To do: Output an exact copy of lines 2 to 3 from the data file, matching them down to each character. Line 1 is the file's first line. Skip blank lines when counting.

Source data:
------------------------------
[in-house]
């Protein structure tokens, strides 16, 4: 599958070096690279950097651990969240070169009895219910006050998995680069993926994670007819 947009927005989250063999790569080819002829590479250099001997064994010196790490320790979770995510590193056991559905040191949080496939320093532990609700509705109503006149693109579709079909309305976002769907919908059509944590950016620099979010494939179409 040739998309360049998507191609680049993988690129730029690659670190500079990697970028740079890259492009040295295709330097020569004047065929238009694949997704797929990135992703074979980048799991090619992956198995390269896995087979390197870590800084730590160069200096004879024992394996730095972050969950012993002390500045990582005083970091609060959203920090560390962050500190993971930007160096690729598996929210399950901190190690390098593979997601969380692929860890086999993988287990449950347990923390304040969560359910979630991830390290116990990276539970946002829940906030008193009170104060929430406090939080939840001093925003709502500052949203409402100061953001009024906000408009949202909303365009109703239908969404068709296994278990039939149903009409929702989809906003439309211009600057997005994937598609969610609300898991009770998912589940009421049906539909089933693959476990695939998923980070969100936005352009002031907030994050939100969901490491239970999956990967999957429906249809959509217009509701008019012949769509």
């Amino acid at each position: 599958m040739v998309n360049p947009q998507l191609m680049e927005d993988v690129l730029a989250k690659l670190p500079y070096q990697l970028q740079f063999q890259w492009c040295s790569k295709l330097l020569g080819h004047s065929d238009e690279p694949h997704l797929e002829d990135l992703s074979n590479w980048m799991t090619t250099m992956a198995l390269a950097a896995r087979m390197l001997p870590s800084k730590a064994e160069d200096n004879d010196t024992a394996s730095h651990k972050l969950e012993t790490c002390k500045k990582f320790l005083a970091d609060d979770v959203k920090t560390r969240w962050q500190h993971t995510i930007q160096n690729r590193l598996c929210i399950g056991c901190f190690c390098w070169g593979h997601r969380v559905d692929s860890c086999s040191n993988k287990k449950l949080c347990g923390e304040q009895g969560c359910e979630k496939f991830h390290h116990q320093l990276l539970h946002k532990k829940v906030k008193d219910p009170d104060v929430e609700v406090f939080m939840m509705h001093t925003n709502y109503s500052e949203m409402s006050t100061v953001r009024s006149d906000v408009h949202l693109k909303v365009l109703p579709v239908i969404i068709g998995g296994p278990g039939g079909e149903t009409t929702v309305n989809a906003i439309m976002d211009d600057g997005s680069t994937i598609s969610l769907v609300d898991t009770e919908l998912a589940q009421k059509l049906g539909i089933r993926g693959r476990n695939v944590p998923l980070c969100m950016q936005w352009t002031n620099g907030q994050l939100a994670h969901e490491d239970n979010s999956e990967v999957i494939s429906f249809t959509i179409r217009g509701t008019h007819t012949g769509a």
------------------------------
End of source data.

């Protein structure tokens, strides 16, 4: 599958070096690279950097651990969240070169009895219910006050998995680069993926994670007819 947009927005989250063999790569080819002829590479250099001997064994010196790490320790979770995510590193056991559905040191949080496939320093532990609700509705109503006149693109579709079909309305976002769907919908059509944590950016620099979010494939179409 040739998309360049998507191609680049993988690129730029690659670190500079990697970028740079890259492009040295295709330097020569004047065929238009694949997704797929990135992703074979980048799991090619992956198995390269896995087979390197870590800084730590160069200096004879024992394996730095972050969950012993002390500045990582005083970091609060959203920090560390962050500190993971930007160096690729598996929210399950901190190690390098593979997601969380692929860890086999993988287990449950347990923390304040969560359910979630991830390290116990990276539970946002829940906030008193009170104060929430406090939080939840001093925003709502500052949203409402100061953001009024906000408009949202909303365009109703239908969404068709296994278990039939149903009409929702989809906003439309211009600057997005994937598609969610609300898991009770998912589940009421049906539909089933693959476990695939998923980070969100936005352009002031907030994050939100969901490491239970999956990967999957429906249809959509217009509701008019012949769509």
């Amino acid at each position: 599958m040739v998309n360049p947009q998507l191609m680049e927005d993988v690129l730029a989250k690659l670190p500079y070096q990697l970028q740079f063999q890259w492009c040295s790569k295709l330097l020569g080819h004047s065929d238009e690279p694949h997704l797929e002829d990135l992703s074979n590479w980048m799991t090619t250099m992956a198995l390269a950097a896995r087979m390197l001997p870590s800084k730590a064994e160069d200096n004879d010196t024992a394996s730095h651990k972050l969950e012993t790490c002390k500045k990582f320790l005083a970091d609060d979770v959203k920090t560390r969240w962050q500190h993971t995510i930007q160096n690729r590193l598996c929210i399950g056991c901190f190690c390098w070169g593979h997601r969380v559905d692929s860890c086999s040191n993988k287990k449950l949080c347990g923390e304040q009895g969560c359910e979630k496939f991830h390290h116990q320093l990276l539970h946002k532990k829940v906030k008193d219910p009170d104060v929430e609700v406090f939080m939840m509705h001093t925003n709502y109503s500052e949203m409402s006050t100061v953001r009024s006149d906000v408009h949202l693109k909303v365009l109703p579709v239908i969404i068709g998995g296994p278990g039939g079909e149903t009409t929702v309305n989809a906003i439309m976002d211009d600057g997005s680069t994937i598609s969610l769907v609300d898991t009770e919908l998912a589940q009421k059509l049906g539909i089933r993926g693959r476990n695939v944590p998923l980070c969100m950016q936005w352009t002031n620099g907030q994050l939100a994670h969901e490491d239970n979010s999956e990967v999957i494939s429906f249809t959509i179409r217009g509701t008019h007819t012949g769509a």